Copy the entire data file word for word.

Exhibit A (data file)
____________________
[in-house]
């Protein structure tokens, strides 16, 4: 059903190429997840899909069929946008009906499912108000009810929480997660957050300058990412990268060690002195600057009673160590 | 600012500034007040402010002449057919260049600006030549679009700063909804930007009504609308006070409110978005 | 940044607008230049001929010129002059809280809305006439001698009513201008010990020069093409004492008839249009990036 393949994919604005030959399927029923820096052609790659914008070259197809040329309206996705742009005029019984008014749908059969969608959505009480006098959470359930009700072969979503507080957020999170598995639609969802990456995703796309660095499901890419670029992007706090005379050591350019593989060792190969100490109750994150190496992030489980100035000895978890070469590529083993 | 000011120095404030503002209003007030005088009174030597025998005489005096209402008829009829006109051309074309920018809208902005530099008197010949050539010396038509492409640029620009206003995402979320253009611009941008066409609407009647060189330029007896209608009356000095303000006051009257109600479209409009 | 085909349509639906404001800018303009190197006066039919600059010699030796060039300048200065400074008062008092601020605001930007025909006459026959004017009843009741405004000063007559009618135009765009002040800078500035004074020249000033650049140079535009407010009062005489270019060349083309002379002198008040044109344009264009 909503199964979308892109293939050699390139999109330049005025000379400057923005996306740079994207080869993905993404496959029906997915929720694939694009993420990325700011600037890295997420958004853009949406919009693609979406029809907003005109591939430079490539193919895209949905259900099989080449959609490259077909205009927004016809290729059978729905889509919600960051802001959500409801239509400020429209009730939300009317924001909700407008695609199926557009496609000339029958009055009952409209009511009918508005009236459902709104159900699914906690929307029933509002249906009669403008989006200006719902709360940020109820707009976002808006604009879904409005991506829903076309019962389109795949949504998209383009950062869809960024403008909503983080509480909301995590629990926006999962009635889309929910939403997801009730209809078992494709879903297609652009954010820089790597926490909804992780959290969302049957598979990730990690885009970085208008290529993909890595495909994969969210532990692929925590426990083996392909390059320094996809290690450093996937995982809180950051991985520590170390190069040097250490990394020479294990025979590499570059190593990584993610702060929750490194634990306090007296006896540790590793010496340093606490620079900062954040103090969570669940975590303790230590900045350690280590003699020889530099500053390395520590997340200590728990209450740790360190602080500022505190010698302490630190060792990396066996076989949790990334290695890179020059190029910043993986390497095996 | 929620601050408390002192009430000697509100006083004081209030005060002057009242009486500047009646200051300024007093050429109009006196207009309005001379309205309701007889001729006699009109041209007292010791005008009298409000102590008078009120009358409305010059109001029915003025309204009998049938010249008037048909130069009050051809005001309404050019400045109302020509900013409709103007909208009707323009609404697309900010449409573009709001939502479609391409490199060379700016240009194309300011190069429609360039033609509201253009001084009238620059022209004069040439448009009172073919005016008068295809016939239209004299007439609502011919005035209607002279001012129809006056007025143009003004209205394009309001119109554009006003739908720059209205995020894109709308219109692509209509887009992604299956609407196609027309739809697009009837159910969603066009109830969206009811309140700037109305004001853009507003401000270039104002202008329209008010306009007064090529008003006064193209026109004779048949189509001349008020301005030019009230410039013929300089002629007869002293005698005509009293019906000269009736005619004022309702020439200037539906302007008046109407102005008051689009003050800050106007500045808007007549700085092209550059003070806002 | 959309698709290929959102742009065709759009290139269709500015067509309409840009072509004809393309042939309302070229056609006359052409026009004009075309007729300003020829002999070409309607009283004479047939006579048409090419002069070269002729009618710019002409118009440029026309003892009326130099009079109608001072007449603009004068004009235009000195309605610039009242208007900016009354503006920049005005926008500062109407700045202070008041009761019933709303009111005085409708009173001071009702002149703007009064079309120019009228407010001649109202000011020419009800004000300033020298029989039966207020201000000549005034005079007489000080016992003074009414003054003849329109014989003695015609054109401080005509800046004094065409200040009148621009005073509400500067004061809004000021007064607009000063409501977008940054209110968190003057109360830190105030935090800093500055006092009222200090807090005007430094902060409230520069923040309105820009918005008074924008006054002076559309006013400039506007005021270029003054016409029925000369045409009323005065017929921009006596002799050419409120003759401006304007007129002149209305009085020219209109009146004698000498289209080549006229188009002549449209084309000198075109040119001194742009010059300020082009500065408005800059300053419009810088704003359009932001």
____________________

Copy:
[in-house]
């Protein structure tokens, strides 16, 4: 059903190429997840899909069929946008009906499912108000009810929480997660957050300058990412990268060690002195600057009673160590 | 600012500034007040402010002449057919260049600006030549679009700063909804930007009504609308006070409110978005 | 940044607008230049001929010129002059809280809305006439001698009513201008010990020069093409004492008839249009990036 393949994919604005030959399927029923820096052609790659914008070259197809040329309206996705742009005029019984008014749908059969969608959505009480006098959470359930009700072969979503507080957020999170598995639609969802990456995703796309660095499901890419670029992007706090005379050591350019593989060792190969100490109750994150190496992030489980100035000895978890070469590529083993 | 000011120095404030503002209003007030005088009174030597025998005489005096209402008829009829006109051309074309920018809208902005530099008197010949050539010396038509492409640029620009206003995402979320253009611009941008066409609407009647060189330029007896209608009356000095303000006051009257109600479209409009 | 085909349509639906404001800018303009190197006066039919600059010699030796060039300048200065400074008062008092601020605001930007025909006459026959004017009843009741405004000063007559009618135009765009002040800078500035004074020249000033650049140079535009407010009062005489270019060349083309002379002198008040044109344009264009 909503199964979308892109293939050699390139999109330049005025000379400057923005996306740079994207080869993905993404496959029906997915929720694939694009993420990325700011600037890295997420958004853009949406919009693609979406029809907003005109591939430079490539193919895209949905259900099989080449959609490259077909205009927004016809290729059978729905889509919600960051802001959500409801239509400020429209009730939300009317924001909700407008695609199926557009496609000339029958009055009952409209009511009918508005009236459902709104159900699914906690929307029933509002249906009669403008989006200006719902709360940020109820707009976002808006604009879904409005991506829903076309019962389109795949949504998209383009950062869809960024403008909503983080509480909301995590629990926006999962009635889309929910939403997801009730209809078992494709879903297609652009954010820089790597926490909804992780959290969302049957598979990730990690885009970085208008290529993909890595495909994969969210532990692929925590426990083996392909390059320094996809290690450093996937995982809180950051991985520590170390190069040097250490990394020479294990025979590499570059190593990584993610702060929750490194634990306090007296006896540790590793010496340093606490620079900062954040103090969570669940975590303790230590900045350690280590003699020889530099500053390395520590997340200590728990209450740790360190602080500022505190010698302490630190060792990396066996076989949790990334290695890179020059190029910043993986390497095996 | 929620601050408390002192009430000697509100006083004081209030005060002057009242009486500047009646200051300024007093050429109009006196207009309005001379309205309701007889001729006699009109041209007292010791005008009298409000102590008078009120009358409305010059109001029915003025309204009998049938010249008037048909130069009050051809005001309404050019400045109302020509900013409709103007909208009707323009609404697309900010449409573009709001939502479609391409490199060379700016240009194309300011190069429609360039033609509201253009001084009238620059022209004069040439448009009172073919005016008068295809016939239209004299007439609502011919005035209607002279001012129809006056007025143009003004209205394009309001119109554009006003739908720059209205995020894109709308219109692509209509887009992604299956609407196609027309739809697009009837159910969603066009109830969206009811309140700037109305004001853009507003401000270039104002202008329209008010306009007064090529008003006064193209026109004779048949189509001349008020301005030019009230410039013929300089002629007869002293005698005509009293019906000269009736005619004022309702020439200037539906302007008046109407102005008051689009003050800050106007500045808007007549700085092209550059003070806002 | 959309698709290929959102742009065709759009290139269709500015067509309409840009072509004809393309042939309302070229056609006359052409026009004009075309007729300003020829002999070409309607009283004479047939006579048409090419002069070269002729009618710019002409118009440029026309003892009326130099009079109608001072007449603009004068004009235009000195309605610039009242208007900016009354503006920049005005926008500062109407700045202070008041009761019933709303009111005085409708009173001071009702002149703007009064079309120019009228407010001649109202000011020419009800004000300033020298029989039966207020201000000549005034005079007489000080016992003074009414003054003849329109014989003695015609054109401080005509800046004094065409200040009148621009005073509400500067004061809004000021007064607009000063409501977008940054209110968190003057109360830190105030935090800093500055006092009222200090807090005007430094902060409230520069923040309105820009918005008074924008006054002076559309006013400039506007005021270029003054016409029925000369045409009323005065017929921009006596002799050419409120003759401006304007007129002149209305009085020219209109009146004698000498289209080549006229188009002549449209084309000198075109040119001194742009010059300020082009500065408005800059300053419009810088704003359009932001």